amor patriae – love of one’s country

amor vincit omnia – love conquers all

annuit cœptis -He (God) nods at things being begun; or “he approves our undertakings,” motto on the reverse of the Great Seal of the United States and on the back of the United States one-dollar bill

ante bellum – before the war; commonly used in the Southern United States as antebellum to refer to the period preceding the American Civil War

ante meridiem – before noon; A.M., used in timekeeping

aqua vitae – water of life; used to refer to various native distilled beverages, such as whisky (uisge beatha) in Scotland and Ireland, gin in Holland, and brandy (eau de vie) in France

arte et marte – by skill and valour

astra inclinant, sed non obligant – the stars incline us, they do not bind us; refers to the strength of free will over astrological determinism

audemus jura nostra defendere – we dare to defend our rights; state motto of Alabama

audere est facere – to dare is to do

audio – I hear

aurea mediocritas – golden mean; refers to the ethical goal of reaching a virtuous middle ground between two sinful extremes

auribus teneo lupum – I hold a wolf by the ears; a common ancient proverb; indicates that one is in a dangerous situation where both holding on and letting go could be deadly; a modern version is, “to have a tiger by the tail”

aut cum scuto aut in scuto – either with shield or on shield; do or die, “no retreat”; said by Spartan mothers to their sons as they departed for battle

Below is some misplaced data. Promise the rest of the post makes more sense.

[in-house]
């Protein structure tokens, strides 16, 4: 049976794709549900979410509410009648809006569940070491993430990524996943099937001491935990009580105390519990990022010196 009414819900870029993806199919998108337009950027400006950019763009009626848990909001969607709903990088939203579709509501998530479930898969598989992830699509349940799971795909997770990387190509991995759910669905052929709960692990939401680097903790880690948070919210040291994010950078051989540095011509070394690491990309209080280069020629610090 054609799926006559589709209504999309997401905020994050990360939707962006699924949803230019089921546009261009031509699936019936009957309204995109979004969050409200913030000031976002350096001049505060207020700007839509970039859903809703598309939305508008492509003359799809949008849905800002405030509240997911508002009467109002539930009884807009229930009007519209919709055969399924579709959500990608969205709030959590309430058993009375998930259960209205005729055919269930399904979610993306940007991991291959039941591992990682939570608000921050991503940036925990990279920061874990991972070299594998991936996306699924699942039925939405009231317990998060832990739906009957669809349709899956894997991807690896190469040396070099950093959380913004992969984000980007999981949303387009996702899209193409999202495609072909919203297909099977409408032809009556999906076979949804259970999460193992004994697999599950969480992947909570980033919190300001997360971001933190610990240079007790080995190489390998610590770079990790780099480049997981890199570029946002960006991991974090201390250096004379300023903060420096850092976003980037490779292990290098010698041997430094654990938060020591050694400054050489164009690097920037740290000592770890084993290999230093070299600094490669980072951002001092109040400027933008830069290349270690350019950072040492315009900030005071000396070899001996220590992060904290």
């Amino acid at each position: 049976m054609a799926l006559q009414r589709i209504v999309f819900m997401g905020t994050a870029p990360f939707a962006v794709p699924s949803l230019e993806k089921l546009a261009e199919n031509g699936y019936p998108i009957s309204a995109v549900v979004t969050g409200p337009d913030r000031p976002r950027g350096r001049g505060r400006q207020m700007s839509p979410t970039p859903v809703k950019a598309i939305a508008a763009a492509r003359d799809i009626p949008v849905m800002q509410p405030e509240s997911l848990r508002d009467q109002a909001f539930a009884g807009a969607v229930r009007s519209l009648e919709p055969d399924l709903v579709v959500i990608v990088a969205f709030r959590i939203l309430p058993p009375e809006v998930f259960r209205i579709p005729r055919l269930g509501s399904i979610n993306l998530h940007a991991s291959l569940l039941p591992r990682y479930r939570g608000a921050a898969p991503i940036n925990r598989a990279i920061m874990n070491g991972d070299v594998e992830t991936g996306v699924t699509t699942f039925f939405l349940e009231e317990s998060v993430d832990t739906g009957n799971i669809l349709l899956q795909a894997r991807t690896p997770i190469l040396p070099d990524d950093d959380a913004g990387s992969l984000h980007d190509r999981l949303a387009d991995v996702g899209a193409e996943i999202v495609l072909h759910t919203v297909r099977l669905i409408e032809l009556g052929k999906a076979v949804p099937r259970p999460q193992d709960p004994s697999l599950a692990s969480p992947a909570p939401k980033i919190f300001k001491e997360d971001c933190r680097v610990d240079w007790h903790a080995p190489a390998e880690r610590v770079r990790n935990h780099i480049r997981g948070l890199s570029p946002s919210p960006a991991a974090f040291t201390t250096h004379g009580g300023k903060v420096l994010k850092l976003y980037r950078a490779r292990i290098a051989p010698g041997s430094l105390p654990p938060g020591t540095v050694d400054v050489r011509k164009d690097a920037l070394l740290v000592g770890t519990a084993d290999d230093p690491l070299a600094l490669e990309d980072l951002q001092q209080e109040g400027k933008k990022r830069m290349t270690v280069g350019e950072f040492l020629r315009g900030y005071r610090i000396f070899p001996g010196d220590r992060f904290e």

aut neca aut necare – either kill or be killed

aut viam inveniam aut faciam – I will either find a way or make one; said by Hannibal, the great ancient military commander

barba non facit philosophum – a beard doesn’t make one a philosopher

bellum omnium contra omnes – war of all against all

bis dat qui cito dat – he gives twice, who gives promptly; a gift given without hesitation is as good as two gifts

bona fide – good faith

bono malum superate – overcome evil with good

carpe diem – seize the day

caveat emptor – let the buyer beware; the purchaser is responsible for checking whether the goods suit his need

circa – around, or approximately

citius altius forties – faster, higher, stronger; modern Olympics motto

cogito ergo sum – “I think therefore I am”; famous quote by Rene Descartes

contemptus mundi/saeculi – scorn for the world/times; despising the secular world, the monk or philosopher’s rejection of a mundane life and worldly values

corpus christi – body of Christ

corruptissima re publica plurimae leges – when the republic is at its most corrupt the laws are most numerous; said by Tacitus